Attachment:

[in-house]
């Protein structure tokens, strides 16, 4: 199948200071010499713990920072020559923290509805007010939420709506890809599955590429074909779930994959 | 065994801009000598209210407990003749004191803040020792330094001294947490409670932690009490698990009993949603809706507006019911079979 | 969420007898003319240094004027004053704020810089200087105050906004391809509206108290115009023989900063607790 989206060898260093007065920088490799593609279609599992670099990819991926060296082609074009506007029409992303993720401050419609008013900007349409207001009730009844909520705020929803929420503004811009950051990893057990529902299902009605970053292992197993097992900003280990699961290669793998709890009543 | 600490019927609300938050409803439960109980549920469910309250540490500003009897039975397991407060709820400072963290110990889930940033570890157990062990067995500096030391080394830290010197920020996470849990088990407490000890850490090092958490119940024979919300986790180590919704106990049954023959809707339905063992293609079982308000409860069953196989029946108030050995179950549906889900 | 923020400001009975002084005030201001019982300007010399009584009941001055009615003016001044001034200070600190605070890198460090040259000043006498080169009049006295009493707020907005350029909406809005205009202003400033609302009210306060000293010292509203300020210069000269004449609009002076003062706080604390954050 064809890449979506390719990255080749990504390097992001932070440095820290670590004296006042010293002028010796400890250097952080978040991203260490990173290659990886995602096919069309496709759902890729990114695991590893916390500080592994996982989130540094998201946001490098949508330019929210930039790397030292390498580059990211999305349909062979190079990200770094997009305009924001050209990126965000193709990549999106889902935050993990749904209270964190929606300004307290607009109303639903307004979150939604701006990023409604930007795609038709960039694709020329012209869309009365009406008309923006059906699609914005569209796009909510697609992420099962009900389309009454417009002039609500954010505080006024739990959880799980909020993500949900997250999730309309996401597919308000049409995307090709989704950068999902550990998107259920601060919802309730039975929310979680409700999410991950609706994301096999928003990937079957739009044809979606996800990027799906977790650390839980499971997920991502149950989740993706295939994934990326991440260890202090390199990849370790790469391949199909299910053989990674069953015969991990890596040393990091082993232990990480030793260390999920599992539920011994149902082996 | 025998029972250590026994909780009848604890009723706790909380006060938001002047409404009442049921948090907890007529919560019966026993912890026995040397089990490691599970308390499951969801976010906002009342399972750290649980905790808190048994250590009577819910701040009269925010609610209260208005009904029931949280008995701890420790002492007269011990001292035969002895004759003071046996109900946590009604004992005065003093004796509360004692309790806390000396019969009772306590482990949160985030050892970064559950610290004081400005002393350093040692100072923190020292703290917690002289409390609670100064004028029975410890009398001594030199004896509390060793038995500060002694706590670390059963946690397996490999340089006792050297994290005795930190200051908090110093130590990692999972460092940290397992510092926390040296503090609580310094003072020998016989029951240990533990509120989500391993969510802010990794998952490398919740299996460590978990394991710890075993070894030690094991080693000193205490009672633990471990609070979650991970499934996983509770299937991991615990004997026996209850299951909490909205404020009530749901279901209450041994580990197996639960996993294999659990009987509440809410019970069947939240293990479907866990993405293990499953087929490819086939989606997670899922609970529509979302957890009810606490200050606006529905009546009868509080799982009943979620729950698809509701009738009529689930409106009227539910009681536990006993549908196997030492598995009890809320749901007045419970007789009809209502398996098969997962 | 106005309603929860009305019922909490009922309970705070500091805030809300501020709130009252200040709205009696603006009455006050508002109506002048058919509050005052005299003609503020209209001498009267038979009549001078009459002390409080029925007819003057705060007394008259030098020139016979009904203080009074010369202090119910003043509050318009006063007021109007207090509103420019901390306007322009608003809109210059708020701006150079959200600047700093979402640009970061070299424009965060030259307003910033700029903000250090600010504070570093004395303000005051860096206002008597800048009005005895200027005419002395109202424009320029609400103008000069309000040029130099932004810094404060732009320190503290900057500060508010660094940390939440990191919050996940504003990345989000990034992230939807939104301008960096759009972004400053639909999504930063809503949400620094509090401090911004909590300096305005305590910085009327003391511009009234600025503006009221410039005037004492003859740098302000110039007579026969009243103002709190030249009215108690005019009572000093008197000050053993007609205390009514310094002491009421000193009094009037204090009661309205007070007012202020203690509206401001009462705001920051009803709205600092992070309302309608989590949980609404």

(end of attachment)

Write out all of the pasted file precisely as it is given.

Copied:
[in-house]
């Protein structure tokens, strides 16, 4: 199948200071010499713990920072020559923290509805007010939420709506890809599955590429074909779930994959 | 065994801009000598209210407990003749004191803040020792330094001294947490409670932690009490698990009993949603809706507006019911079979 | 969420007898003319240094004027004053704020810089200087105050906004391809509206108290115009023989900063607790 989206060898260093007065920088490799593609279609599992670099990819991926060296082609074009506007029409992303993720401050419609008013900007349409207001009730009844909520705020929803929420503004811009950051990893057990529902299902009605970053292992197993097992900003280990699961290669793998709890009543 | 600490019927609300938050409803439960109980549920469910309250540490500003009897039975397991407060709820400072963290110990889930940033570890157990062990067995500096030391080394830290010197920020996470849990088990407490000890850490090092958490119940024979919300986790180590919704106990049954023959809707339905063992293609079982308000409860069953196989029946108030050995179950549906889900 | 923020400001009975002084005030201001019982300007010399009584009941001055009615003016001044001034200070600190605070890198460090040259000043006498080169009049006295009493707020907005350029909406809005205009202003400033609302009210306060000293010292509203300020210069000269004449609009002076003062706080604390954050 064809890449979506390719990255080749990504390097992001932070440095820290670590004296006042010293002028010796400890250097952080978040991203260490990173290659990886995602096919069309496709759902890729990114695991590893916390500080592994996982989130540094998201946001490098949508330019929210930039790397030292390498580059990211999305349909062979190079990200770094997009305009924001050209990126965000193709990549999106889902935050993990749904209270964190929606300004307290607009109303639903307004979150939604701006990023409604930007795609038709960039694709020329012209869309009365009406008309923006059906699609914005569209796009909510697609992420099962009900389309009454417009002039609500954010505080006024739990959880799980909020993500949900997250999730309309996401597919308000049409995307090709989704950068999902550990998107259920601060919802309730039975929310979680409700999410991950609706994301096999928003990937079957739009044809979606996800990027799906977790650390839980499971997920991502149950989740993706295939994934990326991440260890202090390199990849370790790469391949199909299910053989990674069953015969991990890596040393990091082993232990990480030793260390999920599992539920011994149902082996 | 025998029972250590026994909780009848604890009723706790909380006060938001002047409404009442049921948090907890007529919560019966026993912890026995040397089990490691599970308390499951969801976010906002009342399972750290649980905790808190048994250590009577819910701040009269925010609610209260208005009904029931949280008995701890420790002492007269011990001292035969002895004759003071046996109900946590009604004992005065003093004796509360004692309790806390000396019969009772306590482990949160985030050892970064559950610290004081400005002393350093040692100072923190020292703290917690002289409390609670100064004028029975410890009398001594030199004896509390060793038995500060002694706590670390059963946690397996490999340089006792050297994290005795930190200051908090110093130590990692999972460092940290397992510092926390040296503090609580310094003072020998016989029951240990533990509120989500391993969510802010990794998952490398919740299996460590978990394991710890075993070894030690094991080693000193205490009672633990471990609070979650991970499934996983509770299937991991615990004997026996209850299951909490909205404020009530749901279901209450041994580990197996639960996993294999659990009987509440809410019970069947939240293990479907866990993405293990499953087929490819086939989606997670899922609970529509979302957890009810606490200050606006529905009546009868509080799982009943979620729950698809509701009738009529689930409106009227539910009681536990006993549908196997030492598995009890809320749901007045419970007789009809209502398996098969997962 | 106005309603929860009305019922909490009922309970705070500091805030809300501020709130009252200040709205009696603006009455006050508002109506002048058919509050005052005299003609503020209209001498009267038979009549001078009459002390409080029925007819003057705060007394008259030098020139016979009904203080009074010369202090119910003043509050318009006063007021109007207090509103420019901390306007322009608003809109210059708020701006150079959200600047700093979402640009970061070299424009965060030259307003910033700029903000250090600010504070570093004395303000005051860096206002008597800048009005005895200027005419002395109202424009320029609400103008000069309000040029130099932004810094404060732009320190503290900057500060508010660094940390939440990191919050996940504003990345989000990034992230939807939104301008960096759009972004400053639909999504930063809503949400620094509090401090911004909590300096305005305590910085009327003391511009009234600025503006009221410039005037004492003859740098302000110039007579026969009243103002709190030249009215108690005019009572000093008197000050053993007609205390009514310094002491009421000193009094009037204090009661309205007070007012202020203690509206401001009462705001920051009803709205600092992070309302309608989590949980609404």